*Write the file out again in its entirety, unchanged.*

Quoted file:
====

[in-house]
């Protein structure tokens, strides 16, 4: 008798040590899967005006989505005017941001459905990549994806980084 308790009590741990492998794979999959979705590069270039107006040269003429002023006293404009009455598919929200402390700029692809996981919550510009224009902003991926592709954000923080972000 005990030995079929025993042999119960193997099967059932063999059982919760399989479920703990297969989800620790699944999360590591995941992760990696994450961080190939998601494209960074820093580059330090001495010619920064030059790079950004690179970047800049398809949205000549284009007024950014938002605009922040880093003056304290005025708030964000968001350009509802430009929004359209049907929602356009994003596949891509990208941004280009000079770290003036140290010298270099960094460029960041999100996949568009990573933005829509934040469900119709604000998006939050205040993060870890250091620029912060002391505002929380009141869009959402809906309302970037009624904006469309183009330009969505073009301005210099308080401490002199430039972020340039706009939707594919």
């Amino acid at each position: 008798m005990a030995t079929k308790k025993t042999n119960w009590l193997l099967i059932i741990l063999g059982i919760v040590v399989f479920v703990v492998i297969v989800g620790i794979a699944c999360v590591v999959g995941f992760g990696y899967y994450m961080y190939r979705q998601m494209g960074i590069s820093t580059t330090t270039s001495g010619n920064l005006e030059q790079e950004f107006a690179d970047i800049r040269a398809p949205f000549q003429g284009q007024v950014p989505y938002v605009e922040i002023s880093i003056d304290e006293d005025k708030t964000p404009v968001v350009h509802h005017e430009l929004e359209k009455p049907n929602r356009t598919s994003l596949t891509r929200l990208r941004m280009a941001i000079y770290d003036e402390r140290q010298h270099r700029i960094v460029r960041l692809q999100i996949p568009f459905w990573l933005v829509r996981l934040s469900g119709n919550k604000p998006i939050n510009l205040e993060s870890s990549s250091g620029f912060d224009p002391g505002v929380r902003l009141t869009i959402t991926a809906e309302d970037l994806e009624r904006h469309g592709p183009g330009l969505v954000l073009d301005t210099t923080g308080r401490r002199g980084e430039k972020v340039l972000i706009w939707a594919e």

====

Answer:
[in-house]
């Protein structure tokens, strides 16, 4: 008798040590899967005006989505005017941001459905990549994806980084 308790009590741990492998794979999959979705590069270039107006040269003429002023006293404009009455598919929200402390700029692809996981919550510009224009902003991926592709954000923080972000 005990030995079929025993042999119960193997099967059932063999059982919760399989479920703990297969989800620790699944999360590591995941992760990696994450961080190939998601494209960074820093580059330090001495010619920064030059790079950004690179970047800049398809949205000549284009007024950014938002605009922040880093003056304290005025708030964000968001350009509802430009929004359209049907929602356009994003596949891509990208941004280009000079770290003036140290010298270099960094460029960041999100996949568009990573933005829509934040469900119709604000998006939050205040993060870890250091620029912060002391505002929380009141869009959402809906309302970037009624904006469309183009330009969505073009301005210099308080401490002199430039972020340039706009939707594919």
């Amino acid at each position: 008798m005990a030995t079929k308790k025993t042999n119960w009590l193997l099967i059932i741990l063999g059982i919760v040590v399989f479920v703990v492998i297969v989800g620790i794979a699944c999360v590591v999959g995941f992760g990696y899967y994450m961080y190939r979705q998601m494209g960074i590069s820093t580059t330090t270039s001495g010619n920064l005006e030059q790079e950004f107006a690179d970047i800049r040269a398809p949205f000549q003429g284009q007024v950014p989505y938002v605009e922040i002023s880093i003056d304290e006293d005025k708030t964000p404009v968001v350009h509802h005017e430009l929004e359209k009455p049907n929602r356009t598919s994003l596949t891509r929200l990208r941004m280009a941001i000079y770290d003036e402390r140290q010298h270099r700029i960094v460029r960041l692809q999100i996949p568009f459905w990573l933005v829509r996981l934040s469900g119709n919550k604000p998006i939050n510009l205040e993060s870890s990549s250091g620029f912060d224009p002391g505002v929380r902003l009141t869009i959402t991926a809906e309302d970037l994806e009624r904006h469309g592709p183009g330009l969505v954000l073009d301005t210099t923080g308080r401490r002199g980084e430039k972020v340039l972000i706009w939707a594919e």